Thursday, July 26, 2018

Wiki Yixing Teapot

I use Wikipedia quite often, it's a quick and easy way to get a glimpse of a new subject. And I believe in the contents, blindly, until I got to the Yixing clay teapot page.

Quoting from

Use with tea

Five Yixing clay teapots, in styles from formal to whimsical.
Yixing teapots are meant for use with black and oolong teas, as well as aged pǔ’ěr tea. They can also be used for green or white tea, but the water must be allowed to cool to around 85 °C (185 °F) before pouring the water into the pot. Yixing teapots absorb a tiny amount of tea into the pot during brewing. After prolonged use, the pot will develop a coating that retains the flavour and colour of the tea. It is for this reason that soap should not be used to clean Yixing teapots. Instead, it should be rinsed with fresh water and allowed to air-dry. A studious tea connoisseur will only steep one type of tea in a particular pot, so as not to corrupt the flavour that has been absorbed.
Yixing teapots are smaller than their western counterparts as the tea is often brewed for only a few seconds before it is served to guests.[citation needed] Reusing the same tea leaves multiple times, the first brew of the tea leaf is usually used only to clean tea, teapot, and cups and is not to be consumed. Chinese people traditionally drink from cups that hold less than 30 ml of liquid and are simply repeatedly filled so that they may cool rapidly but can be ingested before the tea becomes cold.

I find it insufficient and misleading in more ways than it led on.  While other aspects are all debatable and mostly personal preferences.  One thing most tea drinkers find it fascinating but so wrong for one's health is the concept of a yixing teapot captures the flavor and color as a coating, so far as it can make tea without using any tea leaves.  It became a game to build such coasting, while it is acceptable to coat the outside, but the inside?  Well, the BIG question is, will you drink it????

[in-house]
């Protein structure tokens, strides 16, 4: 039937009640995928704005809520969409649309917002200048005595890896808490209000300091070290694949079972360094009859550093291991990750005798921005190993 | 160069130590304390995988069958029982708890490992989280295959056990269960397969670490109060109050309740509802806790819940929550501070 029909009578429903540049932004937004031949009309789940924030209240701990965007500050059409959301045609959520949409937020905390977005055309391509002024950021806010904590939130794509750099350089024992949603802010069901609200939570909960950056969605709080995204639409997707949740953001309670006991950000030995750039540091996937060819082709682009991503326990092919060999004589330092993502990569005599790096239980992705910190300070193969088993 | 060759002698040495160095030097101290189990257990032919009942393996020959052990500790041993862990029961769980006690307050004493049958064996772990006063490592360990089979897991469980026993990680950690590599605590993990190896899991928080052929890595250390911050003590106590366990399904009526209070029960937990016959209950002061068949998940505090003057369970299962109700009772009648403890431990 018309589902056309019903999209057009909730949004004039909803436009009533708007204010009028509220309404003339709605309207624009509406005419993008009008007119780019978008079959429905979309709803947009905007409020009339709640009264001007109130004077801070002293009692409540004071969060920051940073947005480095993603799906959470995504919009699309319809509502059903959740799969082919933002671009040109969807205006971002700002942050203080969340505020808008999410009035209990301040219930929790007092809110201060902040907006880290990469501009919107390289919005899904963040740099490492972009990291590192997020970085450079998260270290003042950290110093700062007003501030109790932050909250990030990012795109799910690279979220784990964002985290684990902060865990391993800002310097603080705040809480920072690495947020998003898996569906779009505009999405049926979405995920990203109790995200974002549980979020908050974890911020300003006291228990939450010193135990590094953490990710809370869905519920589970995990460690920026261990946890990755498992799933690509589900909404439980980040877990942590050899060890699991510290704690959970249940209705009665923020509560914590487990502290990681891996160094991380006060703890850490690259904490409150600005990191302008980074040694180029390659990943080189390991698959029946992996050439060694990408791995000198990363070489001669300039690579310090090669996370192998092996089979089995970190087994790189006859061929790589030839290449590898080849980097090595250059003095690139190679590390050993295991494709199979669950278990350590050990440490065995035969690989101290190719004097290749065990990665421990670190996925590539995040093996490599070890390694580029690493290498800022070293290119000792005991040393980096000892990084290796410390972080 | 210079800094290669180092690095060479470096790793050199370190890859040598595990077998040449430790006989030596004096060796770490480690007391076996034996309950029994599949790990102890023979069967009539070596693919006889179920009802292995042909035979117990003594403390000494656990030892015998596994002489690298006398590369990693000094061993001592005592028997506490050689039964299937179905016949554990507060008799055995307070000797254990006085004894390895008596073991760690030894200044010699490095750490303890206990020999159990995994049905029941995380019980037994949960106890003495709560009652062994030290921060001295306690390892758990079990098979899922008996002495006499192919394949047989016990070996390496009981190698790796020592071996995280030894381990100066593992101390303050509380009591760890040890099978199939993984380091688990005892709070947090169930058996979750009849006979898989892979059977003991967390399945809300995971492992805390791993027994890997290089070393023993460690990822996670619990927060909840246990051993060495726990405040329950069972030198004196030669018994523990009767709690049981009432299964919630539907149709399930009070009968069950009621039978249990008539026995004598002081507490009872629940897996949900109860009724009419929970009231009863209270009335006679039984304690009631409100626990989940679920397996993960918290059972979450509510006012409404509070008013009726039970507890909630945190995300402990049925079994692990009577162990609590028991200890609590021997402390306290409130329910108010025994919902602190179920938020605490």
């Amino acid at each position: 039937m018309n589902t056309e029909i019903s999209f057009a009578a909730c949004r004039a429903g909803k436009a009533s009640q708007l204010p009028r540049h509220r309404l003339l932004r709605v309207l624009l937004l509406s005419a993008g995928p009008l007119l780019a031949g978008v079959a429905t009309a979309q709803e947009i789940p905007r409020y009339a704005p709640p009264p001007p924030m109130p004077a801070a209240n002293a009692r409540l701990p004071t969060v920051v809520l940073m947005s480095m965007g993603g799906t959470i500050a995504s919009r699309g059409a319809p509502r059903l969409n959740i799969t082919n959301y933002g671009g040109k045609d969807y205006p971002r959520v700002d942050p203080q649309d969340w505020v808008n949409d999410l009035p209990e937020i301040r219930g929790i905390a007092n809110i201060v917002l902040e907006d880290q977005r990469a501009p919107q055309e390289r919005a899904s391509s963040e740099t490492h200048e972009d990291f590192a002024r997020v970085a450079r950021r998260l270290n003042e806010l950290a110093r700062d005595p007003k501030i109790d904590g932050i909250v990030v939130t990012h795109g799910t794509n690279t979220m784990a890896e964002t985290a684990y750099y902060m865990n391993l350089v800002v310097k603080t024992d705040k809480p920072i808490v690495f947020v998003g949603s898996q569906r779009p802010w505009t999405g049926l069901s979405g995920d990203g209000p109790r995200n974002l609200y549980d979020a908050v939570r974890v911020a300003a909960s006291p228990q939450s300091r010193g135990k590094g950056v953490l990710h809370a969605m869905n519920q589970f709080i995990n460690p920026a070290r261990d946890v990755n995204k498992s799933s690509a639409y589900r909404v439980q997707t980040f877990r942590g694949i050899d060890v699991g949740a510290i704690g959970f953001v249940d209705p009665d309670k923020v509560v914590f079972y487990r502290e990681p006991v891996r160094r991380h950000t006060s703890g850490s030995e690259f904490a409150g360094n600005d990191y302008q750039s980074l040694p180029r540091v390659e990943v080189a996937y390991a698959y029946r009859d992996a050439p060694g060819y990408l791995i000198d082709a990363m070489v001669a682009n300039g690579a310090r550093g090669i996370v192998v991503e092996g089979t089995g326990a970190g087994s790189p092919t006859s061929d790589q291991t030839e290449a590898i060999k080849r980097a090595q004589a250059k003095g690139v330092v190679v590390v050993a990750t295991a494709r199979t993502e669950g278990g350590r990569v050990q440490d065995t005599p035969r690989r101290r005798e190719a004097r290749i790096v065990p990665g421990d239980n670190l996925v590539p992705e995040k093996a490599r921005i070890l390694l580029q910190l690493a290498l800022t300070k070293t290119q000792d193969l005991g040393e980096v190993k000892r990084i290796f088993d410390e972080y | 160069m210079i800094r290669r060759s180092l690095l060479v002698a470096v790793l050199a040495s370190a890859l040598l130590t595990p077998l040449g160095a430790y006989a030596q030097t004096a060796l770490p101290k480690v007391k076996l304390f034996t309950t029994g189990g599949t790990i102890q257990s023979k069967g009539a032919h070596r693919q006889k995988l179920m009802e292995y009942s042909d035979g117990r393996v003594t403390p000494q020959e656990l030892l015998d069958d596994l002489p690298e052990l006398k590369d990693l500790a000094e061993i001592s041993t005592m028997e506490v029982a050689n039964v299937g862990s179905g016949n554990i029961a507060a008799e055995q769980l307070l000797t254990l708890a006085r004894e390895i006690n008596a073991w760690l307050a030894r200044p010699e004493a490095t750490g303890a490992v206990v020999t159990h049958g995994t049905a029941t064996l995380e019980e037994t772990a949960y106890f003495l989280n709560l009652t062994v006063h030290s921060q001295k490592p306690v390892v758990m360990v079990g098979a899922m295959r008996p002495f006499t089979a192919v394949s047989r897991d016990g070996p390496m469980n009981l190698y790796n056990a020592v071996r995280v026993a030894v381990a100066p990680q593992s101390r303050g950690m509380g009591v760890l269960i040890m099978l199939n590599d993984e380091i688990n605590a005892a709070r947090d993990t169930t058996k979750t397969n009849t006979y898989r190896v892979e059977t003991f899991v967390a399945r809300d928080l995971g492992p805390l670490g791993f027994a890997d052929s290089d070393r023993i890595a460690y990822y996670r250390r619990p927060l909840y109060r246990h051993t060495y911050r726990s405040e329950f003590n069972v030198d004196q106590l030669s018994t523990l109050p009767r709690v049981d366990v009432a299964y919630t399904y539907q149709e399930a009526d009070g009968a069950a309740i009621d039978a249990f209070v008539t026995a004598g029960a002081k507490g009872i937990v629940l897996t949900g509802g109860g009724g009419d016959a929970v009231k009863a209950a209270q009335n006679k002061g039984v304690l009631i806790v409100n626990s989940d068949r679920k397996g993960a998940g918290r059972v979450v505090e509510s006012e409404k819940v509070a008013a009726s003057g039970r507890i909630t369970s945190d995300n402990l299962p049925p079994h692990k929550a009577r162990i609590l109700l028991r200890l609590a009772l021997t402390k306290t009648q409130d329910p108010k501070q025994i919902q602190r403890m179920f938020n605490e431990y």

It's nothing more than poor hygiene.   We first need to know what that layer is.  Clay teapot are porous, higher temperature fired, less porous, lower temperature fired, more porous.  Clay is a combination of many varieties of minerals!  The pore is where it traps tea and react CHEMICALLY with the elements in tea, later oxidize in dry condition, which means there are tiny residues film the wall and tugged inside the pores in the teapot.  Year after year, it adds up, we call them tea stains, so by adding water alone, it will stain the water.  The visual effect might become an indication of a time investing hobby, but again, is it something you want to put in your body??? 

Things happen, like a film of tea stains over the years, you are the one to determin is it good for your health!


John Doe said...

Wow! This are nice teapot!

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